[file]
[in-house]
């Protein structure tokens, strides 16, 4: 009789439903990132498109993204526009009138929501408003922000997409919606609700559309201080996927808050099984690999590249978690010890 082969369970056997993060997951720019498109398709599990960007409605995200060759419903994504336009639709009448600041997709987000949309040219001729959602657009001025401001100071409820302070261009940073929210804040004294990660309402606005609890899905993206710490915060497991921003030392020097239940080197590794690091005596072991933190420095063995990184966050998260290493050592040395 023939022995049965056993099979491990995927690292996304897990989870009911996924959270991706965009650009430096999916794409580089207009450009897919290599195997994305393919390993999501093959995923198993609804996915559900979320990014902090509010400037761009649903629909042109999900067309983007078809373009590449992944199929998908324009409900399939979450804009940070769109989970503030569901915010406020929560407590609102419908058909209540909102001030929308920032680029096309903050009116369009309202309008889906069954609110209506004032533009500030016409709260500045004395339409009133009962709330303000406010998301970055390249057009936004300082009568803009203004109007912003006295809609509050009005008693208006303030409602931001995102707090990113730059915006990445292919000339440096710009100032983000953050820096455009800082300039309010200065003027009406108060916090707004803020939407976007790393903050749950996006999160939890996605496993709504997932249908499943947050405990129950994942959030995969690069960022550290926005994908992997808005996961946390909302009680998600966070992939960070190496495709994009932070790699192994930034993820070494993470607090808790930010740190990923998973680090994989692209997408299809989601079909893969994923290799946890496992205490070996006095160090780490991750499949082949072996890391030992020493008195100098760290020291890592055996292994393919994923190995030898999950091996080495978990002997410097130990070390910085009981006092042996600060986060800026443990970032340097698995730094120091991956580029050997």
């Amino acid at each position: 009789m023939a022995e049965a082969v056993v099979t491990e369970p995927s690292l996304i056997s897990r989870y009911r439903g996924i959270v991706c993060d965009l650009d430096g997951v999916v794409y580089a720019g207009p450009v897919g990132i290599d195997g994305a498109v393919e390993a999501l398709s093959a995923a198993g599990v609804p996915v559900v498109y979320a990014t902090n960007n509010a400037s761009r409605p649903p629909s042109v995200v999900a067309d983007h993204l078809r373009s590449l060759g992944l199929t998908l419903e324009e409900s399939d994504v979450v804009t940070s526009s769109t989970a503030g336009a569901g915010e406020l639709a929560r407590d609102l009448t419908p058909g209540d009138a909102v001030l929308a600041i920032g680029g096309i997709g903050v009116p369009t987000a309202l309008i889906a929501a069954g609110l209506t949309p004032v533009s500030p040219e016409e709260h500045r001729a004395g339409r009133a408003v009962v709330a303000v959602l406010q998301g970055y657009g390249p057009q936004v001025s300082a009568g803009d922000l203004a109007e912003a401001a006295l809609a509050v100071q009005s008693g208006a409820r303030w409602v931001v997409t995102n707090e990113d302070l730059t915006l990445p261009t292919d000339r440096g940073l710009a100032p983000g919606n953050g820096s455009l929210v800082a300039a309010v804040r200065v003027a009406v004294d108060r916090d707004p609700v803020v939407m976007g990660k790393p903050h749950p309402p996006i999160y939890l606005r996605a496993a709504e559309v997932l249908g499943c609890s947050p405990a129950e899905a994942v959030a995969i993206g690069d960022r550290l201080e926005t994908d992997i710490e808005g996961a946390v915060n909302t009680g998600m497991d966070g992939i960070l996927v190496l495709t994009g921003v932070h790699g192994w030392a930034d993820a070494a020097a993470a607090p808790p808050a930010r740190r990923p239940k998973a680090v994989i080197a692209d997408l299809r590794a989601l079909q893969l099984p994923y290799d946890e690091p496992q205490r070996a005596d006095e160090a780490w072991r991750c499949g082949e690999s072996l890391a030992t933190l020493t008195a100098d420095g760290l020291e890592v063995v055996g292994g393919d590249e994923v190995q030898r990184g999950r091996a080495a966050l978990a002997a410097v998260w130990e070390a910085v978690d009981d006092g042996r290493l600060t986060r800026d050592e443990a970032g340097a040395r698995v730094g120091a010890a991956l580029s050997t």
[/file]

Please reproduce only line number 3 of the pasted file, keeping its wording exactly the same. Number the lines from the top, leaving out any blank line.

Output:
């Amino acid at each position: 009789m023939a022995e049965a082969v056993v099979t491990e369970p995927s690292l996304i056997s897990r989870y009911r439903g996924i959270v991706c993060d965009l650009d430096g997951v999916v794409y580089a720019g207009p450009v897919g990132i290599d195997g994305a498109v393919e390993a999501l398709s093959a995923a198993g599990v609804p996915v559900v498109y979320a990014t902090n960007n509010a400037s761009r409605p649903p629909s042109v995200v999900a067309d983007h993204l078809r373009s590449l060759g992944l199929t998908l419903e324009e409900s399939d994504v979450v804009t940070s526009s769109t989970a503030g336009a569901g915010e406020l639709a929560r407590d609102l009448t419908p058909g209540d009138a909102v001030l929308a600041i920032g680029g096309i997709g903050v009116p369009t987000a309202l309008i889906a929501a069954g609110l209506t949309p004032v533009s500030p040219e016409e709260h500045r001729a004395g339409r009133a408003v009962v709330a303000v959602l406010q998301g970055y657009g390249p057009q936004v001025s300082a009568g803009d922000l203004a109007e912003a401001a006295l809609a509050v100071q009005s008693g208006a409820r303030w409602v931001v997409t995102n707090e990113d302070l730059t915006l990445p261009t292919d000339r440096g940073l710009a100032p983000g919606n953050g820096s455009l929210v800082a300039a309010v804040r200065v003027a009406v004294d108060r916090d707004p609700v803020v939407m976007g990660k790393p903050h749950p309402p996006i999160y939890l606005r996605a496993a709504e559309v997932l249908g499943c609890s947050p405990a129950e899905a994942v959030a995969i993206g690069d960022r550290l201080e926005t994908d992997i710490e808005g996961a946390v915060n909302t009680g998600m497991d966070g992939i960070l996927v190496l495709t994009g921003v932070h790699g192994w030392a930034d993820a070494a020097a993470a607090p808790p808050a930010r740190r990923p239940k998973a680090v994989i080197a692209d997408l299809r590794a989601l079909q893969l099984p994923y290799d946890e690091p496992q205490r070996a005596d006095e160090a780490w072991r991750c499949g082949e690999s072996l890391a030992t933190l020493t008195a100098d420095g760290l020291e890592v063995v055996g292994g393919d590249e994923v190995q030898r990184g999950r091996a080495a966050l978990a002997a410097v998260w130990e070390a910085v978690d009981d006092g042996r290493l600060t986060r800026d050592e443990a970032g340097a040395r698995v730094g120091a010890a991956l580029s050997t």